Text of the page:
· Moreover, it gives substantial salience to coverage of news from West Asian and African countries
· Initially, the world looked to Al Jazeera as an alternate voice which would counter the Western monopoly over news coverage and provide objective coverage of Asian, African and Middle Eastern News
· Al Jazeera was increasingly being perceived as the voice of change in Middle East and a platform for critics, analysts and activists to propagate their views.
· Views and counter-views about the Middle East issues were appropriately expressed through Al Jazeera, particularly during the early days of Arab Springs, where Al Jazeera gave expression to the forces of change.
· Later, however, Al Jazeera, itself became a victim of various biases and was being perceived as not being objective. It tends to concentrate more on countries with an Islamic population or Islamic government. Also, the focus of its support began shifting to fundamentalist forces.
· The general perception, nowadays is that Al Jazeera ignores IS atrocities and highlights Western countries’ misgivings. E.g.: Al Jazeera calls out IS and Taliban’s atrocities and acts of violence as ‘acts of struggle’ and ‘acts of resistance.’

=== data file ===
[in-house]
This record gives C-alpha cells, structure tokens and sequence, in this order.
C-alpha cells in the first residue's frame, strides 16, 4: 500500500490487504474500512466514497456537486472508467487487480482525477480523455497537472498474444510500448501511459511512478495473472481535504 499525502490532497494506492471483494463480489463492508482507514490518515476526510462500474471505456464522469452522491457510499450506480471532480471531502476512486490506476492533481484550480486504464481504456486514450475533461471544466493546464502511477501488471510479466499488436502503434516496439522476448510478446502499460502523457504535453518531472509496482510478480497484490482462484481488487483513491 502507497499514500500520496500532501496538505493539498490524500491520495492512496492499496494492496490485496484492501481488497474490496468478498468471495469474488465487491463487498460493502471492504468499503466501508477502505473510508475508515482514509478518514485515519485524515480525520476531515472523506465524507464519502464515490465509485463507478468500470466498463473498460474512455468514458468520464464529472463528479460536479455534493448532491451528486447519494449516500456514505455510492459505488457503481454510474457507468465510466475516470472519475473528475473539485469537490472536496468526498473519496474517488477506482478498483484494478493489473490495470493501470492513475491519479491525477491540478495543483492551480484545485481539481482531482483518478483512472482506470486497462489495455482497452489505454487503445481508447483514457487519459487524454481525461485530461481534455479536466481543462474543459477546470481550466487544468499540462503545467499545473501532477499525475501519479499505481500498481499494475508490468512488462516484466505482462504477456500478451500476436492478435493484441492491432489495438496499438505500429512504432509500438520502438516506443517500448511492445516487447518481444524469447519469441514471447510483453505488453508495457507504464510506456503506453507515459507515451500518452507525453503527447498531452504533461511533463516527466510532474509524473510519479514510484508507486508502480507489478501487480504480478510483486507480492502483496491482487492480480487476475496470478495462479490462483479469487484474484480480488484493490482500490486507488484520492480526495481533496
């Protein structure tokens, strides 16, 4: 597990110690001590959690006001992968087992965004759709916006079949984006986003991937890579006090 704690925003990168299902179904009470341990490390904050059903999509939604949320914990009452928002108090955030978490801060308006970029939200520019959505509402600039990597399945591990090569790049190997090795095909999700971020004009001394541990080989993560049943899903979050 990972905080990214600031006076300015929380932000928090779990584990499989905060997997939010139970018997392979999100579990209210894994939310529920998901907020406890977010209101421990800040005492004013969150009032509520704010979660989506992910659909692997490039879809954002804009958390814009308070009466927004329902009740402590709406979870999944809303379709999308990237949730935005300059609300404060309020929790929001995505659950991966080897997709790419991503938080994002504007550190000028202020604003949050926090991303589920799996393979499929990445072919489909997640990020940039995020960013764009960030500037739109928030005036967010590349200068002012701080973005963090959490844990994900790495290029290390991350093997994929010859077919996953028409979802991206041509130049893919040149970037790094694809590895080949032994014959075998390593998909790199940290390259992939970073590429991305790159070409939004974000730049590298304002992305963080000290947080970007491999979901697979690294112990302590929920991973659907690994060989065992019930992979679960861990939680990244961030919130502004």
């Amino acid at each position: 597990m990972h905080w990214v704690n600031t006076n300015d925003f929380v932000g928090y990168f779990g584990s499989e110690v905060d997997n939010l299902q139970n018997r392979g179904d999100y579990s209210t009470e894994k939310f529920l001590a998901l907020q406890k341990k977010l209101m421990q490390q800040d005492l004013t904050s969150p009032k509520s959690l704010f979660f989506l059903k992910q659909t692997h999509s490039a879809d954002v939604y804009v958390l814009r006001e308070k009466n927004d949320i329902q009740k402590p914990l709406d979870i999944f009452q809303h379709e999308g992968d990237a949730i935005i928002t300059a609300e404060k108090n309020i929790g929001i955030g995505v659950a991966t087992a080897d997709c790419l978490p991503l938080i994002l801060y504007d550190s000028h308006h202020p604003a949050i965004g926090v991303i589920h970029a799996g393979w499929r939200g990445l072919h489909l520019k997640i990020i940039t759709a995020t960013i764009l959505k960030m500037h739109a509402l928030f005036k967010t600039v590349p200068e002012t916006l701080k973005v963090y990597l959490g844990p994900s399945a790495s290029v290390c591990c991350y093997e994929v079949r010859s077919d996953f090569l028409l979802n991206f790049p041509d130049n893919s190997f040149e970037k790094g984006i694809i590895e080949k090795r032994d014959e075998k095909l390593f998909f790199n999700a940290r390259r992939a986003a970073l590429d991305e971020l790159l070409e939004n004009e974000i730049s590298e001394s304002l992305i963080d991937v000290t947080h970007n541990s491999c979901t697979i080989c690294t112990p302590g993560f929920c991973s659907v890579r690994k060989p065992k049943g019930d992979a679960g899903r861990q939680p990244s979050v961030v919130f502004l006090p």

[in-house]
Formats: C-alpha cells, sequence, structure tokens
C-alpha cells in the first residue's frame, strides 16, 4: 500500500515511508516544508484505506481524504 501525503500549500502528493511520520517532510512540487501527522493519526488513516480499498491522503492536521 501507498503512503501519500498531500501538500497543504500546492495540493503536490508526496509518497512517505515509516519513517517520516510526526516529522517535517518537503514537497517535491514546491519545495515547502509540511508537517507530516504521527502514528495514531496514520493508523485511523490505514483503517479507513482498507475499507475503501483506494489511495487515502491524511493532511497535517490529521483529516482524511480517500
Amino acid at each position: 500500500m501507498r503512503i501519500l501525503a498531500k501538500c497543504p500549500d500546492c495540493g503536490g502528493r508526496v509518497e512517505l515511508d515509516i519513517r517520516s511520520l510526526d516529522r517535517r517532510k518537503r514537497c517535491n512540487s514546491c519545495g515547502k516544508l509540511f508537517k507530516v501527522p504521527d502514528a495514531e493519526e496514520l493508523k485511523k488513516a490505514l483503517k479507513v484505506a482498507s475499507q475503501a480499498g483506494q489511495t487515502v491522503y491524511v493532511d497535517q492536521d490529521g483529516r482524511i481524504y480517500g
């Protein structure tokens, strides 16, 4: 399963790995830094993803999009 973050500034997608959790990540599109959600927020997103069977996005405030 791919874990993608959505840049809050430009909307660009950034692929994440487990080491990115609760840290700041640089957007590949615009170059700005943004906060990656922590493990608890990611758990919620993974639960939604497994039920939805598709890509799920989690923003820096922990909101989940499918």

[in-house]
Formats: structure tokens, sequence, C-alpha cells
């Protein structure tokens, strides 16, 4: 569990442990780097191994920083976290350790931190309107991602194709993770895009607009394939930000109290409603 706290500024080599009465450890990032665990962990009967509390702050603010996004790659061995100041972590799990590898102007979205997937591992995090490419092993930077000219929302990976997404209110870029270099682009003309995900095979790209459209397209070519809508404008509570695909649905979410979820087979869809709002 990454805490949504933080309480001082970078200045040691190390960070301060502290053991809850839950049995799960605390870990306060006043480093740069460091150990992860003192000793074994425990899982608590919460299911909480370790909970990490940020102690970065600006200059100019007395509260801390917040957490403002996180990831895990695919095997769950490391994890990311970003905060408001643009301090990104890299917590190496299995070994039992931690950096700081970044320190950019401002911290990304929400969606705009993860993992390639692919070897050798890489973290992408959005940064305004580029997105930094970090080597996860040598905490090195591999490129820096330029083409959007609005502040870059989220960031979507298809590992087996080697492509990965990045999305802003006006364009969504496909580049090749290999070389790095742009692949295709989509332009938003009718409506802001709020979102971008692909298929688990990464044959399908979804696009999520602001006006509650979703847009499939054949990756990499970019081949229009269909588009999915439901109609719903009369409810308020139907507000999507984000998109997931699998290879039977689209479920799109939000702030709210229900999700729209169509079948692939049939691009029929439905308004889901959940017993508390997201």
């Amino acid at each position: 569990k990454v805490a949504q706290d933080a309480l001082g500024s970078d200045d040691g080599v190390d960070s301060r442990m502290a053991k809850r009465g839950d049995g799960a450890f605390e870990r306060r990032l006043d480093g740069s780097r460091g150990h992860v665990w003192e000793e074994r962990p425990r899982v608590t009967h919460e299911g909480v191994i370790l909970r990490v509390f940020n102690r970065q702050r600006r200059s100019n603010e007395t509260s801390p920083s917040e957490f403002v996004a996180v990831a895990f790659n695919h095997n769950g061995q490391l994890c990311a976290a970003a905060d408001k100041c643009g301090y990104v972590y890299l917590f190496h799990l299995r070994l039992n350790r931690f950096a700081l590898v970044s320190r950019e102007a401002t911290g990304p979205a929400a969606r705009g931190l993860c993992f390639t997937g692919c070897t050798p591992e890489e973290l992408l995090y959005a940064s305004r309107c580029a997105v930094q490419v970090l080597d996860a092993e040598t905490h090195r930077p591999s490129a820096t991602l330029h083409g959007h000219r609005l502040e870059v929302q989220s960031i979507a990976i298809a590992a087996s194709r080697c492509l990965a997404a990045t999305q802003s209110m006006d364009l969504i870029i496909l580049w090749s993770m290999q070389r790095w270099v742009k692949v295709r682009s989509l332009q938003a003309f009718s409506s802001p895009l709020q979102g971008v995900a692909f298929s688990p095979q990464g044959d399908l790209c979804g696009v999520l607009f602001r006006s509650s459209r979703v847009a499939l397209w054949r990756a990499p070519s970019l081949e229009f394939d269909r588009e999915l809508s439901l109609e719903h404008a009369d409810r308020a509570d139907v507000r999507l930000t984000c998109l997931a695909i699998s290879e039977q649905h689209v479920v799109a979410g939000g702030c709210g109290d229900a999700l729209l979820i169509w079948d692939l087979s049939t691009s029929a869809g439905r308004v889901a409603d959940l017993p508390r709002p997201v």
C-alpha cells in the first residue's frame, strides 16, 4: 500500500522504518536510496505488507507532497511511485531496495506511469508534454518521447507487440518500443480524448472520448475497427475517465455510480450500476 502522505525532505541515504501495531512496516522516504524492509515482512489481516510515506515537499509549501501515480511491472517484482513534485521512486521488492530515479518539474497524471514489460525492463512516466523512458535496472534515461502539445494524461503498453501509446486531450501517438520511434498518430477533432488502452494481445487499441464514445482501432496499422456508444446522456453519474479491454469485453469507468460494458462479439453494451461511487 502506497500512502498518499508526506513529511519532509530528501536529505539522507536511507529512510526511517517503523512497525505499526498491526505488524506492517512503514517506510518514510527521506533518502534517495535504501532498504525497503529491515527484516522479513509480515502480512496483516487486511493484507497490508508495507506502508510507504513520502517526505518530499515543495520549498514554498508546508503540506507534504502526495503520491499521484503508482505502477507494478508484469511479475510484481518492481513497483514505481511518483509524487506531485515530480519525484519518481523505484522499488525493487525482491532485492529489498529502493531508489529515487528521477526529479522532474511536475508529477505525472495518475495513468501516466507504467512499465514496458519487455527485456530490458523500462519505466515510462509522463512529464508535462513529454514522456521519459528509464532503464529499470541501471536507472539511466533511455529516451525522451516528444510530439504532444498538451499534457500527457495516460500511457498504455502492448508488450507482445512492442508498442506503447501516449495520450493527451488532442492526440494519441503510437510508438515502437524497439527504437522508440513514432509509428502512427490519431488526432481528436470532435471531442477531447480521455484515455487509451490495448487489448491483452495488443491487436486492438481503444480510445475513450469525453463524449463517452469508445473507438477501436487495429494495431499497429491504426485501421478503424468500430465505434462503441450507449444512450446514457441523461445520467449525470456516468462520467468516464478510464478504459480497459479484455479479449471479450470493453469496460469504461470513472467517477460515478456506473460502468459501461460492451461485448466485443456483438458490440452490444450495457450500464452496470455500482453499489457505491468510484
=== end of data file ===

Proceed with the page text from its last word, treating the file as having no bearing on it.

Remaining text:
· In Egypt, Al Jazeera was critical of Hosni Mubarak but later started supporting Muslim Brotherhood. Several Al Jazeera correspondents were arrested. A court in Cairo ordered Al Jazeera to stop broadcasting in Egypt due to its perceived pro-Brotherhood bias and “inciting violence that led to the deaths of Egyptians.”
· Al Jazeera is perceived to have an anti-India bias. During the Mumbai terrorist attacks, Al Jazeera refused to use the word ‘terrorists’ and instead used the term ‘attackers’ and refused to acknowledge the Pakistani connection of the attack. Al Jazeera also tries to highlight the oppressive stance of Indian army in Kashmir.
· Al Jazeera is strongly anti-Israel and anti-Semitic. An often-repeated example involves an on-air birthday party organized by Al Jazeera’s Beirut bureau chief for a Lebanese militant convicted of killing four Israelis, including a four-year-old girl.